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Title: Impacts of vortex intensity and outer winds on tropical cyclone size
Authors: Chan, Kelvin Ting Fai (陳庭煇)
Chan, Johnny C. L.
Department: School of Energy and Environment
Issue Date: 2014
Programme: Doctor of Philosophy in Energy and Environment
Instructor: Prof. Chan, Johnny C. L.
Citation: Chan, K. T. F., & Chan, J. C. L. (2014). Impacts of vortex intensity and outer winds on tropical cyclone size (Outstanding Academic Papers by Students (OAPS)). Retrieved from City University of Hong Kong, CityU Institutional Repository.
Abstract: The present study seeks to understand how the initial vortex intensity and outer winds influence tropical cyclone (TC) size, which is defined as the azimuthally-averaged radius of the 10-m 17 m s-1 wind from the TC centre (R17), using a full baroclinic model in a quiescent f-plane environment. The initial vortex intensity is found to influence the size growth rate in the developing phase of the vortex life cycle. However, when the vortex comes to the mature phase and/or decaying phase of the vortex life cycle, the initial vortex intensity (ranges between 20 and 40 m s-1 in this study) does not strongly affect TC size. On the other hand, vortex intensification or re-intensification resulting from inner-core dynamics is apparently favourable for size growth in most instances. In addition, the lower-tropospheric outer winds of a vortex (i.e. winds beyond R17; e.g. the environmental flow around the TC) are found to be an important factor governing size change. The outer winds closer to R17 are more effective and can influence the vortex size at an earlier stage, especially if the winds are strong. The impact of the initial lower-tropospheric outer winds on the TC size evolution appears to be more prominent than that of the initial vortex intensity. The size change is much more sensitive to the outer-core, rather than inner-core, dynamics. The higher the angular momentum (AM) beyond R17, the more the AM can be brought towards the centre and hence favours size growth, and vice versa.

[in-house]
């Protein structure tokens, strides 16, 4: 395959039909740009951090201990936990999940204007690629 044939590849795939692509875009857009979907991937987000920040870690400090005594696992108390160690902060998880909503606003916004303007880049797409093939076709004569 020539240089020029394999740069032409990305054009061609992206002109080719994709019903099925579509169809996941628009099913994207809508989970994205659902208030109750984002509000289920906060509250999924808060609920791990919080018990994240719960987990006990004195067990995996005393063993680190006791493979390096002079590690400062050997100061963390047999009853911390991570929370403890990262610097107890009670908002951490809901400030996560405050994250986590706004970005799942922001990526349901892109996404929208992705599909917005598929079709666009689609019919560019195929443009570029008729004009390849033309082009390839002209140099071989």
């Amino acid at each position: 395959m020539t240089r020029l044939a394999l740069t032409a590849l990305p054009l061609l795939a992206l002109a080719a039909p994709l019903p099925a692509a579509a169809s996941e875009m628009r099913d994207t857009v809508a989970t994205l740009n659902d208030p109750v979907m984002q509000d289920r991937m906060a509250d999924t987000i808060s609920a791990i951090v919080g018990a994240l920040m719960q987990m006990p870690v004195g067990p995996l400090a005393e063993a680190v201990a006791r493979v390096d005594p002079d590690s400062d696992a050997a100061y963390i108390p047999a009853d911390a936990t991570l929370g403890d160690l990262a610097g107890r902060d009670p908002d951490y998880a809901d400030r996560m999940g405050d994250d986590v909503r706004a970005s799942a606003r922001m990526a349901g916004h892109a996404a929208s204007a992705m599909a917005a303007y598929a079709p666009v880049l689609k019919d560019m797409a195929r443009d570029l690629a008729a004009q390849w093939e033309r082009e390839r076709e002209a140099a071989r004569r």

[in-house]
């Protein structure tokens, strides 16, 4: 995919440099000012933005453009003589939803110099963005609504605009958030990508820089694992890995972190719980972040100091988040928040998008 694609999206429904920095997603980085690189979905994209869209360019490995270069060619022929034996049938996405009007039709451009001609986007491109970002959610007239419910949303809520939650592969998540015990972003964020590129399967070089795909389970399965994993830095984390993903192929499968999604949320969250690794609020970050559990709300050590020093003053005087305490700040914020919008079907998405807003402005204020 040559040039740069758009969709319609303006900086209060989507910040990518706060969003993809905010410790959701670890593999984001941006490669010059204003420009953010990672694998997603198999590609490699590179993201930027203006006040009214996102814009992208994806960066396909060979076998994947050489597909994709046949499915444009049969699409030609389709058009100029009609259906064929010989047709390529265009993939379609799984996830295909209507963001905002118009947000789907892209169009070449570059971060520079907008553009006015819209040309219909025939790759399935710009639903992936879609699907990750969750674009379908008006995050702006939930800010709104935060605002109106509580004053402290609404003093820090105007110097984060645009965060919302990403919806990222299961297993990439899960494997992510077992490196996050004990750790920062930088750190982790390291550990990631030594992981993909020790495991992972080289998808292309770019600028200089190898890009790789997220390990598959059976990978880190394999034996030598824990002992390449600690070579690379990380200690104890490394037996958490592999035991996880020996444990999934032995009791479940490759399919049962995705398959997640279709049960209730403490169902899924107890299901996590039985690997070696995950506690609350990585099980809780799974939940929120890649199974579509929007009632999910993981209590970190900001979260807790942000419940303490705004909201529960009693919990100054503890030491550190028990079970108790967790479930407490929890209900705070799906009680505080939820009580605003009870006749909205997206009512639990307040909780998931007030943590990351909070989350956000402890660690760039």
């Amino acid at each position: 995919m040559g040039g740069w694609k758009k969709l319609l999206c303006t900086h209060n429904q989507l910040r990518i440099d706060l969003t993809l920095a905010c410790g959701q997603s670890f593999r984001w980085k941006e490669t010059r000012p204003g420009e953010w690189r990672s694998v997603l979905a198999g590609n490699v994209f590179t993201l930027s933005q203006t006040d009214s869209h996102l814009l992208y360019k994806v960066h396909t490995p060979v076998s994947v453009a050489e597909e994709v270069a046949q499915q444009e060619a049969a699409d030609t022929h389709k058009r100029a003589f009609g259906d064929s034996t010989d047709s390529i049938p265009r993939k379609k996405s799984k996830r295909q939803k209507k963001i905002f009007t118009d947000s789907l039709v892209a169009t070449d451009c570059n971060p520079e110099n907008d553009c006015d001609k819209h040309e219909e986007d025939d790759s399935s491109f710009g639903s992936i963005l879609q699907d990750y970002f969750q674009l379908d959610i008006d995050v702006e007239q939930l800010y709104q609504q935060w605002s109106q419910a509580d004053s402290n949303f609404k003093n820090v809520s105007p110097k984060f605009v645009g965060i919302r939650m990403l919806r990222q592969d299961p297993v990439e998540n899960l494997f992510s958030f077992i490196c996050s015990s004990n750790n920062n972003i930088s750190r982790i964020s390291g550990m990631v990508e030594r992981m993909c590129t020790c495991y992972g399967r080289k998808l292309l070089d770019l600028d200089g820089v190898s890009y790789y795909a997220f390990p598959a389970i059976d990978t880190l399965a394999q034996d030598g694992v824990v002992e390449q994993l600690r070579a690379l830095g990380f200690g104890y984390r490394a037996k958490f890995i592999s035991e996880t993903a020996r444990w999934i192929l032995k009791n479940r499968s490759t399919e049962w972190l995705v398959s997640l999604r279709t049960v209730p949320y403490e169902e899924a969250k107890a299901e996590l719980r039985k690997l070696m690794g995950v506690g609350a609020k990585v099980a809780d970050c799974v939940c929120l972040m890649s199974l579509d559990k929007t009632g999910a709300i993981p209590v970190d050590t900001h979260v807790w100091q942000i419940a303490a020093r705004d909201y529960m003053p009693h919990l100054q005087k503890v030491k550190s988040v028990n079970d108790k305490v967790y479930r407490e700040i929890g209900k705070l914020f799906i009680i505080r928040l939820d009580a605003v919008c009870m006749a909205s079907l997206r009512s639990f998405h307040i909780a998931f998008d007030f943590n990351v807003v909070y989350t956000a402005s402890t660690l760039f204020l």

Appears in Collections:OAPS - School of Energy and Environment

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